In this Very Short Introduction, Michael Ferber explores Romanticism during the period of its incubation, birth, and growth, covering the years roughly from 1760 to 1860. This is the only introduction to Romanticism that incorporates not only the English but the Continental movements, and not only literature but music, art, religion, and philosophy. Balancing lively details with intriguing topics, it sheds light on such subjects as the "Sensibility" movement, which preceded Romanticism; the rising prestige of the poet as inspired prophet; the suffering and neglect of the poet; the rather different figure of the "poetess"; Romanticism as a religious trend; Romantic philosophy and science; and Romantic responses to the French Revolution, the Orient, gypsies, and the condition of women. Ferber offers a definition and several general propositions about this very diverse movement, as well as a discussion of the word "Romantic" and where it came from. Finally, some two hundred authors or artists are cited or quoted, many at length, including Blake, Wordsworth, Coleridge, Byron, Shelley, Keats, Emerson, Hugo, Goethe, Pushkin, Beethoven, Berlioz, Chopin, and Delacroix.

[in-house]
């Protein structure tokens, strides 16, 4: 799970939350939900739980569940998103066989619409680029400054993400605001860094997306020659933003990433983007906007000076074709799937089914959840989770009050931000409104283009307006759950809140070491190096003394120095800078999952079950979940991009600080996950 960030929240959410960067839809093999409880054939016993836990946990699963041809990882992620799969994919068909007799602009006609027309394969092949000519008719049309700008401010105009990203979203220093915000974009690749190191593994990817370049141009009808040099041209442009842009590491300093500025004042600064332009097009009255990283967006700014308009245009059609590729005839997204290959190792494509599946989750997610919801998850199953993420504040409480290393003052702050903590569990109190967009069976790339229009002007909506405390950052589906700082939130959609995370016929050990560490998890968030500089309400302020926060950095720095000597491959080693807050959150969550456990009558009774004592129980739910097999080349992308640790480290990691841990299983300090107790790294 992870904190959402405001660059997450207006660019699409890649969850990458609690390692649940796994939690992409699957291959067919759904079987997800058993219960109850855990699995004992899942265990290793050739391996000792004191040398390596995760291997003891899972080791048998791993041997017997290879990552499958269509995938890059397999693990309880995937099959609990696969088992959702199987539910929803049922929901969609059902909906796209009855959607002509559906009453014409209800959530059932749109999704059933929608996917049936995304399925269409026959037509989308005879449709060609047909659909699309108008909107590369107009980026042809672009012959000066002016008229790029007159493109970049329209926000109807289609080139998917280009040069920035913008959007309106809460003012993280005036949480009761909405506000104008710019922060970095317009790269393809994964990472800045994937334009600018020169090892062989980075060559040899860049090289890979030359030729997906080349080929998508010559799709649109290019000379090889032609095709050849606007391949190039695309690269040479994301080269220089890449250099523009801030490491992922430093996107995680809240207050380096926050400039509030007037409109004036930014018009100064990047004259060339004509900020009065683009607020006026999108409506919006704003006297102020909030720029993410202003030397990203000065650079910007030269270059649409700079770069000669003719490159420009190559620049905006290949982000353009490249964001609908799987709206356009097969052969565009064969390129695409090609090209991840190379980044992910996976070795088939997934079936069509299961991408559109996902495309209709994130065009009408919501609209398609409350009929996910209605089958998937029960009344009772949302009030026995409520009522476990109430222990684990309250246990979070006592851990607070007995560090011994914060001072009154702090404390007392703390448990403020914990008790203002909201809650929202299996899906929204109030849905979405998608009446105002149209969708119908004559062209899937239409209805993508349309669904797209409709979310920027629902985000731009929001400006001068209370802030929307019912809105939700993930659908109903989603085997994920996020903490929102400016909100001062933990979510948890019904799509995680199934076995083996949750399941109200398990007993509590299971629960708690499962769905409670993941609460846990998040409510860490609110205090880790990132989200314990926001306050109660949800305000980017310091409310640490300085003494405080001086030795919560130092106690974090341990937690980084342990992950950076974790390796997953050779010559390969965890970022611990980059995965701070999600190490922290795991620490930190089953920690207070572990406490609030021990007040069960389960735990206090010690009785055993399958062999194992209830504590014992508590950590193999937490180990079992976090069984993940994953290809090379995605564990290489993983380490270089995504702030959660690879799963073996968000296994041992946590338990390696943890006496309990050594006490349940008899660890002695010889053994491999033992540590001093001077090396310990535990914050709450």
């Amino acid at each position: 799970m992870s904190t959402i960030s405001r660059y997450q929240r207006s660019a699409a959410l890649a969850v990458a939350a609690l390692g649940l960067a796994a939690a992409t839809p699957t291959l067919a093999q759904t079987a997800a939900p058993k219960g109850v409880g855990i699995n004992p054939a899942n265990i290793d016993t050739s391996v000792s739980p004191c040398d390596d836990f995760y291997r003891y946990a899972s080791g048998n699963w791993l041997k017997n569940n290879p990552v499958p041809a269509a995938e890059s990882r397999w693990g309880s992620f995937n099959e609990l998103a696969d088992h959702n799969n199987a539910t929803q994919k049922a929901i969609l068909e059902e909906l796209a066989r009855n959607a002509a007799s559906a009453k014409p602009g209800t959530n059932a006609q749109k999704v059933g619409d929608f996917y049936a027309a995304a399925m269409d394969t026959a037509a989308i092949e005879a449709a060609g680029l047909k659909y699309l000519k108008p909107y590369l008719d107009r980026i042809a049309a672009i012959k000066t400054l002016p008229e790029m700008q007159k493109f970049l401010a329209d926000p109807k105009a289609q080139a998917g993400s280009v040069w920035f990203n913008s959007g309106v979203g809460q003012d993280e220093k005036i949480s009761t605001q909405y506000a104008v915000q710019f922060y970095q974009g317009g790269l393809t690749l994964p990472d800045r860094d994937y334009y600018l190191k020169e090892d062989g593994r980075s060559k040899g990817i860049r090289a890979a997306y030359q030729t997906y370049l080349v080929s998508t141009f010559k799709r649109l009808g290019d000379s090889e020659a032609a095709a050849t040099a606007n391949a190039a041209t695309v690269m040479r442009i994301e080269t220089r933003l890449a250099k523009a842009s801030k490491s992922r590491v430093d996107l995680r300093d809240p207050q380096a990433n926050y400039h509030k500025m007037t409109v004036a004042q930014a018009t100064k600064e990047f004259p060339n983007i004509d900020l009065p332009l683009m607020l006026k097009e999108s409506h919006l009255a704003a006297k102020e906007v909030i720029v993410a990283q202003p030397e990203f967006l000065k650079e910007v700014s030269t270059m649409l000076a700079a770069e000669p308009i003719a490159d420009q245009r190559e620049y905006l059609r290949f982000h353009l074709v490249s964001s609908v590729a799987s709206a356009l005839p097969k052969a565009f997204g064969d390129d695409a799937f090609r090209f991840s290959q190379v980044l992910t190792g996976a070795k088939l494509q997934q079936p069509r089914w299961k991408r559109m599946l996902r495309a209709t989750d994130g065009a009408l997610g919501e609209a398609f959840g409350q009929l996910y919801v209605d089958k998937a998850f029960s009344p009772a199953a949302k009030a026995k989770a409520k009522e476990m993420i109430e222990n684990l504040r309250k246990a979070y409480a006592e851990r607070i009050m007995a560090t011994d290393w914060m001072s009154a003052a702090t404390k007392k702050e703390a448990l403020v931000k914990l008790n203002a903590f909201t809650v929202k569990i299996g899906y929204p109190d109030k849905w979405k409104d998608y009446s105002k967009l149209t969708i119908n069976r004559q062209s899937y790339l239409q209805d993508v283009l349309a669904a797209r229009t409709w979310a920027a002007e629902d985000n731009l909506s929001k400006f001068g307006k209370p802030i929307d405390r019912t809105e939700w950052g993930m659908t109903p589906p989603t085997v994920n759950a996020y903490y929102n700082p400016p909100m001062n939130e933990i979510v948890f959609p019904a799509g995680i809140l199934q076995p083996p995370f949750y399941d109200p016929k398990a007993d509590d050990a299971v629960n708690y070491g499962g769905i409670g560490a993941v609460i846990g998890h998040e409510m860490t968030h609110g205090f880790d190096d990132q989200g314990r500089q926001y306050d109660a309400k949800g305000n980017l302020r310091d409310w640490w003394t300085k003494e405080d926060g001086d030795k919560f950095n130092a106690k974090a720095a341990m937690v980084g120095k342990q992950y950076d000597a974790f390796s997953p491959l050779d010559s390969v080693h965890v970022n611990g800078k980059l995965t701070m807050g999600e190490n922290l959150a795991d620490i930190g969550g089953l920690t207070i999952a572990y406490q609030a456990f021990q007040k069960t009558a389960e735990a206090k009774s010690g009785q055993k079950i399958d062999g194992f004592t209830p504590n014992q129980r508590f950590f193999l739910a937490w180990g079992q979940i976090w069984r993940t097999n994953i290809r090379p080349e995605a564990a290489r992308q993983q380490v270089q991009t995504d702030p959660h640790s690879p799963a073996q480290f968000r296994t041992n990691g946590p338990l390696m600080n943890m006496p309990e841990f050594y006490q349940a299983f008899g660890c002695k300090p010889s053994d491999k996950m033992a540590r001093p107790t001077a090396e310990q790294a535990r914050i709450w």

About the Author
Michael Ferber is a Professor of English and Director of Graduate Studies at the University of New Hampshire. His research interests include romantic poetry, western literature from the Greeks forward, and war and peace studies.
Table of Contents
1. The word 'Romantic'
2. Its origin as an outgrowth of the Sensibility movement
3. The apotheosis or consecration of the poet
4. Romanticism as an international movement
5. Romanticism as a critique of society
6. Romantic themes, images, symbols, or Stoff
7. The Romantic system of the arts
8. Romantic religion
9. Decline of Romanticism